The 13th Annual CubeSat Developer’s Workshop was held in San Luis Obispo, CA at the California Poly Technic State University from April 20 through 22. VACCO CubeSat engineers were in attendance to support the CubeSat developer community.
The CubeSat Developer’s Workshop brought together representatives from government, academia and private companies to present research related to various aspects of CubeSat development. Presenters included Dr. Jordi Puig-Suari of CalPoly, Anthony Freeman of JPL/Caltech, Chad Frost of the NASA Ames Research Center and Anand Antony of the Indian Institute of Technology Madras.
A keynote speech by Dr. Puig-Suari kicked off the workshop. Dr. Puig-Suari is the co-inventor of the CubeSat reference design and since 2009, participated in five satellite development projects and seven missions. His CubeSat design specification has become an industry standard utilized by public and private institutions. Speakers who followed Dr. Puig-Suari covered topics such as the success rate of CubeSat missions, low cost spacecraft development, bulk spacecraft manufacturing, NASA’s accomplishments and plans for small spacecraft and electrical power system design.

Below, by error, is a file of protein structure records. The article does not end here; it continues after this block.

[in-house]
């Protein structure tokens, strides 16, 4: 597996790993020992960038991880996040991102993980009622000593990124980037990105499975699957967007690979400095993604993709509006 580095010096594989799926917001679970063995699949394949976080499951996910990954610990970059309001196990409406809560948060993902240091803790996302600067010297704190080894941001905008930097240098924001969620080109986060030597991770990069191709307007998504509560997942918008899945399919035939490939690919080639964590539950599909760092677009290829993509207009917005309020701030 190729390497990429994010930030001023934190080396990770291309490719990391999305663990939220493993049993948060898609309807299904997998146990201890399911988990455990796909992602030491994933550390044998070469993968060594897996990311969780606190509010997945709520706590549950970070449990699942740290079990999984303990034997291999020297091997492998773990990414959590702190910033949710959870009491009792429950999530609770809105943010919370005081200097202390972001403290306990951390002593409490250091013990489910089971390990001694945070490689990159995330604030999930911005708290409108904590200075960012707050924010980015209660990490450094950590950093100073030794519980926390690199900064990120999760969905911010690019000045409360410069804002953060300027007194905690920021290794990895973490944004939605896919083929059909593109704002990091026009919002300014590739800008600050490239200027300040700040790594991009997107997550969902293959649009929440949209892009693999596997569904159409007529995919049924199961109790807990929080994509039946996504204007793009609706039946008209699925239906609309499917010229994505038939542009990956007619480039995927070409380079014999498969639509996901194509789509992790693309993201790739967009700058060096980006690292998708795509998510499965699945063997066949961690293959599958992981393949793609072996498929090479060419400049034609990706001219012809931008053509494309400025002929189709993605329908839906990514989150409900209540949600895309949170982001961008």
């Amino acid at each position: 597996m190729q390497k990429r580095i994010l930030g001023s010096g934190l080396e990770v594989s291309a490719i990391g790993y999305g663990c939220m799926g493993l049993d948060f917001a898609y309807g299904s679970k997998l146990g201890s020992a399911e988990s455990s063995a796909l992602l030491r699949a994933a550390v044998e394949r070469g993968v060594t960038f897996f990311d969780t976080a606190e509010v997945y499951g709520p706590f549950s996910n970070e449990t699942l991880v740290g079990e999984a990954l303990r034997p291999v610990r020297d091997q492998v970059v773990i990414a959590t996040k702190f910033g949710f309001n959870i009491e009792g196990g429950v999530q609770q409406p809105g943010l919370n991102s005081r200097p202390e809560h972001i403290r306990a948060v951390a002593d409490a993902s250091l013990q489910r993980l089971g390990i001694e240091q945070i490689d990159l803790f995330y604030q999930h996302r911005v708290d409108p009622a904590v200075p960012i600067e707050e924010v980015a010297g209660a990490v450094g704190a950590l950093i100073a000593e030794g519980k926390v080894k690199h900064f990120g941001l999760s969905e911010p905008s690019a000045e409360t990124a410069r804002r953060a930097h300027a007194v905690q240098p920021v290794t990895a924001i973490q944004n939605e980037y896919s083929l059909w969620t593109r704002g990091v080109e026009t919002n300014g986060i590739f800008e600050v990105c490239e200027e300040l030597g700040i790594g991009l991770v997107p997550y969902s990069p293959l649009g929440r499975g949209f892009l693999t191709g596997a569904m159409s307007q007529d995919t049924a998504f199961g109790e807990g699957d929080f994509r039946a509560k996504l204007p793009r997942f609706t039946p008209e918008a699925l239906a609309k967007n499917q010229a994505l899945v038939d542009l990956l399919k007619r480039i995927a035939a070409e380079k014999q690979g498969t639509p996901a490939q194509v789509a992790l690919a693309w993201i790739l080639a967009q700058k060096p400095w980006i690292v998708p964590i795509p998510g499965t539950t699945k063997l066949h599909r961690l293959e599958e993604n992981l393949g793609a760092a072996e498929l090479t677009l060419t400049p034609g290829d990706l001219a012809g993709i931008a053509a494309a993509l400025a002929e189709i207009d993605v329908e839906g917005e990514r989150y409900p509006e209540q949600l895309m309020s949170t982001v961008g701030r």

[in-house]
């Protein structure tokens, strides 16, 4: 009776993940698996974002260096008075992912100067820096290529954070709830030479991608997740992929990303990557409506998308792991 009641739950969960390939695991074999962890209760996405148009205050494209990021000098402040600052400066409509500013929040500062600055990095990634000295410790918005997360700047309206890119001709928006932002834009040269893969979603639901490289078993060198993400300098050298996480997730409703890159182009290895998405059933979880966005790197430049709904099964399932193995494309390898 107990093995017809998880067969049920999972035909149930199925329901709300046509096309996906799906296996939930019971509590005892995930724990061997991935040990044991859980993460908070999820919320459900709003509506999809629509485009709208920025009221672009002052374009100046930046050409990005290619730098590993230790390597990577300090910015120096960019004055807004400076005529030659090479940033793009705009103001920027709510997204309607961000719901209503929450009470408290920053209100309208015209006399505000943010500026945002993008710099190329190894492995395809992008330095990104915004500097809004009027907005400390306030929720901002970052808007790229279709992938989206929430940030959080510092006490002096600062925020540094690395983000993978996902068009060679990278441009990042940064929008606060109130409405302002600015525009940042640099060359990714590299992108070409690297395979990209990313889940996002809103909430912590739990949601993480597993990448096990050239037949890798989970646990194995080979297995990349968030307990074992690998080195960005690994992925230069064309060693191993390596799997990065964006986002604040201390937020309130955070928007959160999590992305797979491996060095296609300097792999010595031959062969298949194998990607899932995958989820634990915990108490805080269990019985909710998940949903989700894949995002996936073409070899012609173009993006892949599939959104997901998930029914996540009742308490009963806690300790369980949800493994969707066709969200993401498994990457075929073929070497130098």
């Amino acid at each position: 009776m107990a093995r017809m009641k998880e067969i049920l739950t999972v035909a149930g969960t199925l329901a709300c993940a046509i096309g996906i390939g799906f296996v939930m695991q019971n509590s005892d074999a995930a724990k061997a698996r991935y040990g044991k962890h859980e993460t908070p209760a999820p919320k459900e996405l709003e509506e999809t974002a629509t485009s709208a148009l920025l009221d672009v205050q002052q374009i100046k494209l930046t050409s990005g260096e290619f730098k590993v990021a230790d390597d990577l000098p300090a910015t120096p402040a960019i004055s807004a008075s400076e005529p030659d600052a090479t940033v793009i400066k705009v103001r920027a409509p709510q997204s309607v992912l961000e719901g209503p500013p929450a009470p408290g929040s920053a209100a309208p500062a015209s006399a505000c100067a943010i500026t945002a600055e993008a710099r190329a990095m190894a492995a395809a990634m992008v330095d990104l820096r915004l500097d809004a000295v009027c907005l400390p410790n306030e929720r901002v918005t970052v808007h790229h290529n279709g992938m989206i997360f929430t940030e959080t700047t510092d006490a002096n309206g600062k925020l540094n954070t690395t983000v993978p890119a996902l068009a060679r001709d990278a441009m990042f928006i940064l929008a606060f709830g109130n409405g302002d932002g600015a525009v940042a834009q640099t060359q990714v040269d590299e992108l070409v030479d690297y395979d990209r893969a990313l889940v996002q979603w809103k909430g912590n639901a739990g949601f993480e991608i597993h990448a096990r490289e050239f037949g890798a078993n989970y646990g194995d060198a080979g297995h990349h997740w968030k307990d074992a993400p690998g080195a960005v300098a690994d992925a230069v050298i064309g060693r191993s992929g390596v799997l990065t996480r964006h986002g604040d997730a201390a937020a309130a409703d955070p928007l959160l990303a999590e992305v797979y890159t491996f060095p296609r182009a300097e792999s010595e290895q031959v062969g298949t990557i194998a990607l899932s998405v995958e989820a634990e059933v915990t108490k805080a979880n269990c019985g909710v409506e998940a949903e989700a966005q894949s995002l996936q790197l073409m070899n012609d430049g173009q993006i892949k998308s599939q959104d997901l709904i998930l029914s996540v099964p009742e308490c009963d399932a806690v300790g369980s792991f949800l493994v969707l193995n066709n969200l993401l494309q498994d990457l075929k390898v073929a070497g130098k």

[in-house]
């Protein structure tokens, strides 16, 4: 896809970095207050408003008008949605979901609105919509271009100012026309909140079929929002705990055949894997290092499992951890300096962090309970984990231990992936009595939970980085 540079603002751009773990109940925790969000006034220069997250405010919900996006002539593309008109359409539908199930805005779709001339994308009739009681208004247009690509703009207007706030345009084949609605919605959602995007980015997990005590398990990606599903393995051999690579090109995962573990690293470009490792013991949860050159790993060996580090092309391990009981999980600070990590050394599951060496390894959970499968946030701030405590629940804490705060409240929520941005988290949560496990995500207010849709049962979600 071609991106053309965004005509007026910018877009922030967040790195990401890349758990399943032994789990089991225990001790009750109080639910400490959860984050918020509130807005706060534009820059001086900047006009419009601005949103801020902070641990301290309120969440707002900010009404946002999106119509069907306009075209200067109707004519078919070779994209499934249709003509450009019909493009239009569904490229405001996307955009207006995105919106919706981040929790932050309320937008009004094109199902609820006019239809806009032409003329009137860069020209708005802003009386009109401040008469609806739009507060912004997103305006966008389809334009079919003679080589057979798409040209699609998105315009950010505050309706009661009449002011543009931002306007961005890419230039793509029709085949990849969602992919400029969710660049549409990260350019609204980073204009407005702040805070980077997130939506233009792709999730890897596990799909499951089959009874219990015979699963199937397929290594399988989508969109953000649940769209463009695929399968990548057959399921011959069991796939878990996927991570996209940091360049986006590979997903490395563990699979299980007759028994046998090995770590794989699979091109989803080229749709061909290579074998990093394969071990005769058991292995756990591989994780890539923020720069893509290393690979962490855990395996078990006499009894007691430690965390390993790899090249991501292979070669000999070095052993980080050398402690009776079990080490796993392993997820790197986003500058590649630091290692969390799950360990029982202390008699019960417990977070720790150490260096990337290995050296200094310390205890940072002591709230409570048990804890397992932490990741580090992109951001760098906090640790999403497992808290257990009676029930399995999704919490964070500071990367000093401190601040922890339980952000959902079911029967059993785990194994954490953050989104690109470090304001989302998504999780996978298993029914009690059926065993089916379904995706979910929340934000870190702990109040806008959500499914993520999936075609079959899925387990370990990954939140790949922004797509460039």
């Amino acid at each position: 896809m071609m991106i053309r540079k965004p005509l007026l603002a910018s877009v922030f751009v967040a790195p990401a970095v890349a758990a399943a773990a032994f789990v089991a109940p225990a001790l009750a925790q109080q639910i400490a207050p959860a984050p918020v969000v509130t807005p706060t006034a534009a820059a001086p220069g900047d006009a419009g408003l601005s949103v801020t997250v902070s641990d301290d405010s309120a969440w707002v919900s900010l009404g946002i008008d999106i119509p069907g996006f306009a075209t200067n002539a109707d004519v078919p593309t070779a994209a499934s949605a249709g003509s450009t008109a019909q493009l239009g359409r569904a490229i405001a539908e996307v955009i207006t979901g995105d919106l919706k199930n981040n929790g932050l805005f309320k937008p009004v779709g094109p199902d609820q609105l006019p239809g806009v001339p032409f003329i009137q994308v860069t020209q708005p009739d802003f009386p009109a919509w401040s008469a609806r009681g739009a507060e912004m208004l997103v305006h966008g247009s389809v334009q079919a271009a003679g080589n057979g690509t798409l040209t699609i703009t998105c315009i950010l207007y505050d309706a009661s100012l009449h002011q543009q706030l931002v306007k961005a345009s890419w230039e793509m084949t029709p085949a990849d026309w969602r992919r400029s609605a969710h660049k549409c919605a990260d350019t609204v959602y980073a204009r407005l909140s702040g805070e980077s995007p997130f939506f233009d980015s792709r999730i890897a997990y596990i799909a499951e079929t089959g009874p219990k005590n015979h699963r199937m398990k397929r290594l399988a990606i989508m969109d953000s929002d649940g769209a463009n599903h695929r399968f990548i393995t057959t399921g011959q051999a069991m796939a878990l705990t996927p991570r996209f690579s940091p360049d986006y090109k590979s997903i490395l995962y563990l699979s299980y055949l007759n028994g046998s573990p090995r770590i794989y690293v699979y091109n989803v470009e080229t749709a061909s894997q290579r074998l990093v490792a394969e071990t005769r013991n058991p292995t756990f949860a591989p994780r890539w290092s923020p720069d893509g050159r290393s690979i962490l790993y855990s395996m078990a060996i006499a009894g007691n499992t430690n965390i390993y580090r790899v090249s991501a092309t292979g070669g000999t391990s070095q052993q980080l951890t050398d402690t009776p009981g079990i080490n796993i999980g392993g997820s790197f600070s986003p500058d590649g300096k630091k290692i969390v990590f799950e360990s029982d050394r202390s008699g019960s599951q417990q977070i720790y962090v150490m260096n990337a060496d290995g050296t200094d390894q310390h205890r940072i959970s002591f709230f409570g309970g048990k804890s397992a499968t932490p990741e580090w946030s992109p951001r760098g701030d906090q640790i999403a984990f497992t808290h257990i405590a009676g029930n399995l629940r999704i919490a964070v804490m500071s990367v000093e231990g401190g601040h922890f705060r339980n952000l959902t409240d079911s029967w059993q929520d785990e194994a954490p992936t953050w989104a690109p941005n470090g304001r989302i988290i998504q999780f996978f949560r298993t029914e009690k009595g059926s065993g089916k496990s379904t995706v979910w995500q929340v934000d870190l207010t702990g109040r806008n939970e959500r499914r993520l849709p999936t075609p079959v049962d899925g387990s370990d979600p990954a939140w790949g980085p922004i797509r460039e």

Andrew Klesh, of the Jet Propulsion Laboratory highlighted the VACCO JPL MarCO CubeSat propulsion system in his presentation. In 2018, the InSight lander is expected to begin a cruise to Mars to collect information about its interior. After InSight separates from the upper stage of the launch vehicle, two MarCO CubeSats will fly independently to Mars and transmit data to Earth during InSight’s entry, descent and landing sequence. The MarCO CubeSat propulsion system developed by VACCO has 8 thrusters; 4 for attitude control and 4 for delta-V to implement Trajectory Correct Maneuvers (TCM). The propellant utilized by the propulsion system is a cold-gas propellant: R-236FA. All of the electronics, valves and propellant are housed in one monolithic propulsion module.
VACCO looks forward to providing more innovations in CubeSat propulsion technology and returning to the next CubeSat Developer’s Workshop.
Source: “MarCO CubeSats to Mars in 2018” By Andrew Klesh, NASA Jet Propulsion Laboratory